Branch: master
Find file Copy path
Fetching contributors…
Cannot retrieve contributors at this time
164 lines (114 sloc) 6.48 KB
In this section, we'll see how you'd compile the native libsodium libraries.

Self-provisioning Libsodium

Compiling your own Libsodium

Let's say you're interested in building for Mac, Windows. Linux and Android. This means you need 4 files:

  • Mac: libsodium.dylib. .dylib means shared library for MacOS.
  • Windows: libsodium.dll. .dll means shared library for Windows.
  • Linux: .so means shared library for Linux and Android.
  • Android: .so means shared library for Linux and Android.


Well, the Windows libsodium.dll is provided for you in the mingw releases. Easy 👍

But if you really want to compile it, you'll have to download extra dependencies using sudo apt-get or whatever your package manager is. Then run the Windows build scripts in the build folder.

$ ./configure
$ cd build
$ ./msys2-win64


Get the latest stable release. Gain access to a Linux machine and compile it on there using:

$ ./configure
$ make && make check
$ sudo make install

Then it should appear somewhere installed under the directory /usr/.


Get the latest stable release. You can cross compile for Mac on Linux by running ./dist-build/ Or if you have a Mac and have Homebrew then just run:

$ brew install libsodium

And take note of where it installs libsodium.dylib.


Get the latest stable release. You can cross compile for Android on Linux by running ./dist-build/android-<abi>.sh, where <abi> is the name of the ABI you want to generate a file for. (It's recommended to build each one).

$ ./dist-build/
$ ./dist-build/
# etc...

Libsodium native library location

After compiling Libsodium you have to make sure that the resulting files (i.e the native libraries) are accessible by your Java or Android program. There are mainly 3 methods that you can use to make your freshly compiled native Libsodium files accessible:

  1. On program start-up, copy them to a temporary location, then load them. This is actually the method used in Lazysodium for Java when calling new SodiumJava().
  2. Set java.library.path. This is a well recognised environment variable in Java programs suitable for pointing to the location of your native files. This environment variable may not be available on Android.
  3. Make your build tool (such as Gradle or Maven) look for them in specific folders.


Point 1. Lazysodium for Java has actually placed the native library files within the resources folder and as soon as SodiumJava() is created, we load the relevant native library depending on the platform we're on. This process is mentioned in point 1 in the list above.

// Loading different native libraries depending on 
// the platform
private String getLibSodiumFromResources() {    
    String path = getPath("windows", "libsodium.dll");    
    if (Platform.isLinux() || Platform.isAndroid()) {        
        path = getPath("linux", "");    
    } else if (Platform.isMac()) {        
        path = getPath("mac", "libsodium.dylib");    
    return path;

Here's what the resources folder looks like:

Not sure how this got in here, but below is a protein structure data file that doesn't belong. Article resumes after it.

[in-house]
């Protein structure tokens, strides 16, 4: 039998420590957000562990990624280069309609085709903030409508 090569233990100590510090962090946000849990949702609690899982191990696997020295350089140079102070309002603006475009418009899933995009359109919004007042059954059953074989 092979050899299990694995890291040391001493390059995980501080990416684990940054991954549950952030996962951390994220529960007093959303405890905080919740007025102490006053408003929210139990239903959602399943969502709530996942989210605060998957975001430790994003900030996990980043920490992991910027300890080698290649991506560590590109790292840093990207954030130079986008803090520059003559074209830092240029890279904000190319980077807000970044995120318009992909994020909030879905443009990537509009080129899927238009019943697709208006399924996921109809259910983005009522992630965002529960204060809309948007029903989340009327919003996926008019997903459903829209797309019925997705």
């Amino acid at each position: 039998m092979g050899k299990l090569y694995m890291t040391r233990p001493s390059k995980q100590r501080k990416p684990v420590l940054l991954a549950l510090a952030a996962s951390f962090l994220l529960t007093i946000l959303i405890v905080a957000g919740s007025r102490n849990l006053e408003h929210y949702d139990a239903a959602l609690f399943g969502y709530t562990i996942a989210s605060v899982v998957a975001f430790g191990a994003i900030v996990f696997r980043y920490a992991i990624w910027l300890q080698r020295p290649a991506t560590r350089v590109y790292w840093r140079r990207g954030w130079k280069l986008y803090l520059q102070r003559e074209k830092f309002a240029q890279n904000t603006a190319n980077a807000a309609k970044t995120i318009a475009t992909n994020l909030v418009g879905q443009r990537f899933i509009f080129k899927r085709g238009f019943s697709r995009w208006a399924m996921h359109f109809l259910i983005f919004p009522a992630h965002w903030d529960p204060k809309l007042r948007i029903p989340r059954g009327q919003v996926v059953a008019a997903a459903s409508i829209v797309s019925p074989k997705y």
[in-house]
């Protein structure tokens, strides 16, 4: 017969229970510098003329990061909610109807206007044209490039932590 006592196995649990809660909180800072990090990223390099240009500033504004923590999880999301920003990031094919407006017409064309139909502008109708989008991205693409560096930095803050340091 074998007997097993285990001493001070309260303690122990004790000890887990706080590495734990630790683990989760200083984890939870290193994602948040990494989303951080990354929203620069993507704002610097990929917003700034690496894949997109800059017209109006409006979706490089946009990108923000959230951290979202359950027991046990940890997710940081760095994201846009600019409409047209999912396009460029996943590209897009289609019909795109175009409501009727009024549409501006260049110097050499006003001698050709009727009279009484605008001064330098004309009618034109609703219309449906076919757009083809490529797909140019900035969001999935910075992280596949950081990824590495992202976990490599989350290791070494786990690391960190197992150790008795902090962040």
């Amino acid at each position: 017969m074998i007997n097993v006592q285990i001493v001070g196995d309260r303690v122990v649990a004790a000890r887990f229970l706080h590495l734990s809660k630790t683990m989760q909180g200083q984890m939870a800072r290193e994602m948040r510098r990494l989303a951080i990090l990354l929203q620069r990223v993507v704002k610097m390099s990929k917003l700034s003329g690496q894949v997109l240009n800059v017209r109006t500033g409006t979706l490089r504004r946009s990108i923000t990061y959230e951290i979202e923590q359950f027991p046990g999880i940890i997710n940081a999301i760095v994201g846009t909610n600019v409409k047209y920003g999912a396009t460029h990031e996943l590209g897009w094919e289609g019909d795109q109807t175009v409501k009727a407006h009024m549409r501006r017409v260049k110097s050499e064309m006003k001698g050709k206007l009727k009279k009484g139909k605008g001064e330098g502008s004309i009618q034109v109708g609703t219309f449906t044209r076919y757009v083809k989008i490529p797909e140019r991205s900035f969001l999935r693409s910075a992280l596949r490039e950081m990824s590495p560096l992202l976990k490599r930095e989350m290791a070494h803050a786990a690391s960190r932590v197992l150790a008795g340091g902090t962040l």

├── mac/
│   └──
├── armeabi/
│   └──
└── armeabi-v7a/
│   └──

Point 2 is quite simple but there are many ways of doing it such as setting environment variables in your .bashrc or exporting them. Seek and you shall find.

Point 3 is difficult if you are JAR'ing your application, but relatively simple otherwise. (See the Quirks section). Lazysodium dropped this method of loading the its native library files in favour of loading them via copying (point 1) as it was more reliable and did not cause exceptions. We were loading via relative paths but it failed within JARs.


We found that point 3 (see above for the points) worked well for Android. If you want to use your compiled native library files within Android instead of Lazysodium's, then create the folder:


Then, add the following to the android block in your app level build.gradle file:

android {    
    sourceSets.main {        
        jni.srcDirs = []        
        jniLibs.srcDirs = ['src/main/jniLibs']    

Then in your jniLibs folder make sure you have all the Android ABIs listed as folders in there. Within each ABI folder, you need the files that was compiled against that ABIs (see above). Once you've done that, rename those files to something like

Then initialise a Lazysodium object as follows:

final LazySodium lazySodium = new LazySodium(new SodiumAndroid("mysodium"));

This will load your renamed native library files rather than Lazysodium's pre-included compiled native files. The renaming overrides the loading of Lazysodium's files. After this, you can now use LazySodium as usual.

At the end of everything you should have a directory structure as follows:

├── arm64-v8a/
│   └──
├── armeabi/
│   └──
└── armeabi-v7a/
│   └──
└── x86/
│   └──
└── x86_64/

Congratulations, you now have compiled, included and loaded your own Libsodium native library.


When you've compiled your own Libsodium you have to watch out for certain things.


If you want to bundle native libraries inside a JAR then you have to copy the native libs to a temporary location first (this is the method outlined in point 1 in the bulleted list in the previous section). We have performed this action via a utility class:


This is because finding a path to the native libraries inside a JAR is difficult. So we move the native library files to a temp location and then load them from there. We found that loading the libraries this way is the most reliable. See the Java block in the previous section.